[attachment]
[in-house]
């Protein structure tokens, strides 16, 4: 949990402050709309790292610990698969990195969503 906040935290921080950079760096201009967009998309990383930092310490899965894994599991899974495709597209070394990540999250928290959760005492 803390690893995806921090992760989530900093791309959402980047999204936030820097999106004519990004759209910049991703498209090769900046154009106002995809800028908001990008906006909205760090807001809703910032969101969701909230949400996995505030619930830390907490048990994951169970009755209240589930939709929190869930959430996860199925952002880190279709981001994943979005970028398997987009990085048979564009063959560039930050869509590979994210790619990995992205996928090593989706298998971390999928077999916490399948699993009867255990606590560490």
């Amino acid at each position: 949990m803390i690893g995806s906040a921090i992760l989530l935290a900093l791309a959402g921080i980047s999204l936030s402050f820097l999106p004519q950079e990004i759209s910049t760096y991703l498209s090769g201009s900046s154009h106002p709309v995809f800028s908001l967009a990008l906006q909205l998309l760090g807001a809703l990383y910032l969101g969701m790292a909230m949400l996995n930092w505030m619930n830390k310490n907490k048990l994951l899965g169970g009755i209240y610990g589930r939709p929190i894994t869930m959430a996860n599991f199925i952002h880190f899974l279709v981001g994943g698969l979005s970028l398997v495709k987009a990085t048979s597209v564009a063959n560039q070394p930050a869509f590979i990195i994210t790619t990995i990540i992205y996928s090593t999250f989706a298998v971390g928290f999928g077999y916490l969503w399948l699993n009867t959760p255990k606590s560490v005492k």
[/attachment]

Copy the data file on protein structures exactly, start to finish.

[in-house]
């Protein structure tokens, strides 16, 4: 949990402050709309790292610990698969990195969503 906040935290921080950079760096201009967009998309990383930092310490899965894994599991899974495709597209070394990540999250928290959760005492 803390690893995806921090992760989530900093791309959402980047999204936030820097999106004519990004759209910049991703498209090769900046154009106002995809800028908001990008906006909205760090807001809703910032969101969701909230949400996995505030619930830390907490048990994951169970009755209240589930939709929190869930959430996860199925952002880190279709981001994943979005970028398997987009990085048979564009063959560039930050869509590979994210790619990995992205996928090593989706298998971390999928077999916490399948699993009867255990606590560490």
């Amino acid at each position: 949990m803390i690893g995806s906040a921090i992760l989530l935290a900093l791309a959402g921080i980047s999204l936030s402050f820097l999106p004519q950079e990004i759209s910049t760096y991703l498209s090769g201009s900046s154009h106002p709309v995809f800028s908001l967009a990008l906006q909205l998309l760090g807001a809703l990383y910032l969101g969701m790292a909230m949400l996995n930092w505030m619930n830390k310490n907490k048990l994951l899965g169970g009755i209240y610990g589930r939709p929190i894994t869930m959430a996860n599991f199925i952002h880190f899974l279709v981001g994943g698969l979005s970028l398997v495709k987009a990085t048979s597209v564009a063959n560039q070394p930050a869509f590979i990195i994210t790619t990995i990540i992205y996928s090593t999250f989706a298998v971390g928290f999928g077999y916490l969503w399948l699993n009867t959760p255990k606590s560490v005492k």